Two weeks after protests in Baltimore brought national attention to the death of Freddie Gray while he was in police custody, Prince came to town for a “Rally 4 Peace” – a surprise concert that turned into an epic two-and-a-half-hour jam session with a dream set list and appearances by Doug E. Fresh, Estelle, Miguel and State’s Attorney Marilyn Mosby.
“I am your servant tonight, Baltimore,” Prince told the Royal Farms Arena crowd, much of which was wearing gray as instructed by the concert poster. “We are your house band.”
After blasting off with favorites “Let’s Go Crazy,” “Take Me With U” and “Raspberry Beret,” Prince launched into “Baltimore,” a song about the city’s struggles that he had released just over 24 hours earlier. “Does anybody hear us pray?/For Michael Brown or Freddie Gray,” Prince sang. “Peace is more than the absence of war.”
During the song, the impish icon went to the side of the stage and retrieved Mosby – who last week brought charges against six officers involved in Freddie Gray’s arrest and transport, a move that some criticized as politically motivated – and her husband Nick Mosby, a Baltimore City councilman. They waved awkwardly to the crowd and returned to their seats.
Augmented by a four-piece horn section and multiple backup singers, Prince quickly returned to jazzy, funky versions of fan favorites like “U Got the Look,” “Controversy,” “1999” and “Little Red Corvette.” “I’m so funky I can’t even sleep with myself,” he quipped before closing his initial set with “Nothing Compares 2 U.” Over the course of the show, he played impressive solos on guitar, bass and piano, displaying the virtuosity that’s made him a legend. He was relentlessly energetic, frequently breaking into James Brown-worthy spins.
The first hour was livestreamed for free on Jay Z’s fledgling Tidal service, which matched contributions that listeners made to Baltimore charities during the stream. When that ended, the band left the stage briefly, and Prince shouted “No curfew!” to announce their return. This first encore included “When Doves Cry,” “I Would Die 4 U,” the Staple Singers’ “When Will We Be Paid” (featuring Miguel) and “Kiss,” with a verse from Doug E. Fresh.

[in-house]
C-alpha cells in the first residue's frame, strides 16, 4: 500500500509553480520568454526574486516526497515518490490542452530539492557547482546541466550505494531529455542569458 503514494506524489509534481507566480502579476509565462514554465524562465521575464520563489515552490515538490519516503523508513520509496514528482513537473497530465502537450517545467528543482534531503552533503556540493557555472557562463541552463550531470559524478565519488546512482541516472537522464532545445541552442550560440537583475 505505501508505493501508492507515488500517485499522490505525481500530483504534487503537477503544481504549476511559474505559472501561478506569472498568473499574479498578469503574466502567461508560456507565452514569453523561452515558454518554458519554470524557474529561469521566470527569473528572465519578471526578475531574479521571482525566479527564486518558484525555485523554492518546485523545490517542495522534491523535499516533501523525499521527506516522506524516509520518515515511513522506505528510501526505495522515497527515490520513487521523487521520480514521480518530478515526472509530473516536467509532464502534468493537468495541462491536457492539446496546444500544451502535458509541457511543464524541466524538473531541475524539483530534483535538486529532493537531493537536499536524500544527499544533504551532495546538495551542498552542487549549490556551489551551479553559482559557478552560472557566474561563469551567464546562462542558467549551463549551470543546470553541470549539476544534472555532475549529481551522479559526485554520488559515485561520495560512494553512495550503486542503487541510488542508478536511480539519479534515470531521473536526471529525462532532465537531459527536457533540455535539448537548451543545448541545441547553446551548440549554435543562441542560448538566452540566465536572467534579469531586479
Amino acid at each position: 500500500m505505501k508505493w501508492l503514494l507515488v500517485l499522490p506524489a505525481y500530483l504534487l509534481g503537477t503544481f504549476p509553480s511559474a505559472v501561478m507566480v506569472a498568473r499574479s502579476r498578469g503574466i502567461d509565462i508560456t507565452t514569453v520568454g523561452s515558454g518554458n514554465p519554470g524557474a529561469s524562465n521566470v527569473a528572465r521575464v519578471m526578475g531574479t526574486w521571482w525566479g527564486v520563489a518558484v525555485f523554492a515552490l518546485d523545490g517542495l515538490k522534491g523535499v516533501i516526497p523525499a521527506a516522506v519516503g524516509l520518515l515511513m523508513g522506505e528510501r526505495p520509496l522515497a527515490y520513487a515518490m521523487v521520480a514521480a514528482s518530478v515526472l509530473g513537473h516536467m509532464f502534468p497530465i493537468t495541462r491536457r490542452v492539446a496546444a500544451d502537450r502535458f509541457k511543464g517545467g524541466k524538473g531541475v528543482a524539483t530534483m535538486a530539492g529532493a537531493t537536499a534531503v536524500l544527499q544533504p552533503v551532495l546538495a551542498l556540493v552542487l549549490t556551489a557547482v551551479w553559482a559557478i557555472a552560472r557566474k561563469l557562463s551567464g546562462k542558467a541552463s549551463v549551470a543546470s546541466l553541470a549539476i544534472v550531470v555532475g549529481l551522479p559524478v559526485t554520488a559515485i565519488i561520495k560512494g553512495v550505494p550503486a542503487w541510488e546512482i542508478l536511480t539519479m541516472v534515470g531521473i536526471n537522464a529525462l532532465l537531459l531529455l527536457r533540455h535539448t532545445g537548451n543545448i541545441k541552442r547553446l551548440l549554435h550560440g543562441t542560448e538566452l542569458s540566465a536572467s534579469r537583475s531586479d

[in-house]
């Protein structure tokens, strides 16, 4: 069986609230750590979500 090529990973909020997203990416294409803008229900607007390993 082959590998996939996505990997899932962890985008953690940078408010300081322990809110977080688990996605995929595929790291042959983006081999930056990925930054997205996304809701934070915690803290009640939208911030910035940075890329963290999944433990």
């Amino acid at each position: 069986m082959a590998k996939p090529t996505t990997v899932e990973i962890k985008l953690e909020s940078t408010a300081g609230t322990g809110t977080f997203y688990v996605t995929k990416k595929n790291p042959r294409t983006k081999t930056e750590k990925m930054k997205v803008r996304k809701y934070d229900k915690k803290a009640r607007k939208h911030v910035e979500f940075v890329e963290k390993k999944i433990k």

After another departure, Prince returned solo on the piano, again said, “No curfew” and teased “Darling Nikki” and “Pop Life” before settling on New Power Generation-era hit “Diamonds and Pearls,” Purple Rain slow-burner “The Beautiful Ones” and finally “Purple Rain” itself. After he and Estelle finished the song, Prince made his most substantial remarks of the night.
“The system is broken,” he said. “It’s going to take young people to fix it. We need new ideas, new life. Most of all, we need new piece. And the kind of piece I’m talking about is spelled ‘P-I-E-C-E.’ Next time I come to Baltimore, I want to stay in a hotel owned by one of you. I want to play in a building owned and operated by one of you – I’m talking to the young people now.”
Again the band left the stage, and this time the crowd chanted “No curfew!” for several minutes. When Prince finally returned, he said, “You better get me a house here someplace quick. A brother could get used to this,” then launched into a thrilling cover of Michael Jackson’s “Don’t Stop ‘Til You Get Enough.”
After two and a half hours, many of those in attendance clearly had not yet had enough, and they were soon chanting “BAL-TI-MORE! BAL-TI-MORE!” After weeks of the city being national and international news for everything that was going wrong, they seemed to relish the opportunity, even for a few hours, to celebrate their beloved hometown.